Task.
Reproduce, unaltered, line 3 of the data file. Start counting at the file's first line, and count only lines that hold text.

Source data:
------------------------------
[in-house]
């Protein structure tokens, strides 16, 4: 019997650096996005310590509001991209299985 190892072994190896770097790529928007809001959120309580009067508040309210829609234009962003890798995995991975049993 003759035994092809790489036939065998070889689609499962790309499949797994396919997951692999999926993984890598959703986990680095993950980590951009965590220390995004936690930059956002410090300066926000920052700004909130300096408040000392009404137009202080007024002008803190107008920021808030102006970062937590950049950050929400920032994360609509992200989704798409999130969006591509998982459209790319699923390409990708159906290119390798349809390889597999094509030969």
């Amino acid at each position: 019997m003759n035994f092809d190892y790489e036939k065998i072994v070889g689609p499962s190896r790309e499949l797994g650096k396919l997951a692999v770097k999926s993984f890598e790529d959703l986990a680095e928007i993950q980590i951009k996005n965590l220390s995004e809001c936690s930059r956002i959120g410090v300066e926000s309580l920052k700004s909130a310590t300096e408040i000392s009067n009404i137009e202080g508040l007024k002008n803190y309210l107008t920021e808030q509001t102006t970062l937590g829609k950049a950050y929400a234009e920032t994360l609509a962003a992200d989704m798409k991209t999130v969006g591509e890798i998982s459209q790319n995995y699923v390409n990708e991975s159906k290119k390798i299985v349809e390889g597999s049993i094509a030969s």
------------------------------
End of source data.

């Amino acid at each position: 019997m003759n035994f092809d190892y790489e036939k065998i072994v070889g689609p499962s190896r790309e499949l797994g650096k396919l997951a692999v770097k999926s993984f890598e790529d959703l986990a680095e928007i993950q980590i951009k996005n965590l220390s995004e809001c936690s930059r956002i959120g410090v300066e926000s309580l920052k700004s909130a310590t300096e408040i000392s009067n009404i137009e202080g508040l007024k002008n803190y309210l107008t920021e808030q509001t102006t970062l937590g829609k950049a950050y929400a234009e920032t994360l609509a962003a992200d989704m798409k991209t999130v969006g591509e890798i998982s459209q790319n995995y699923v390409n990708e991975s159906k290119k390798i299985v349809e390889g597999s049993i094509a030969s």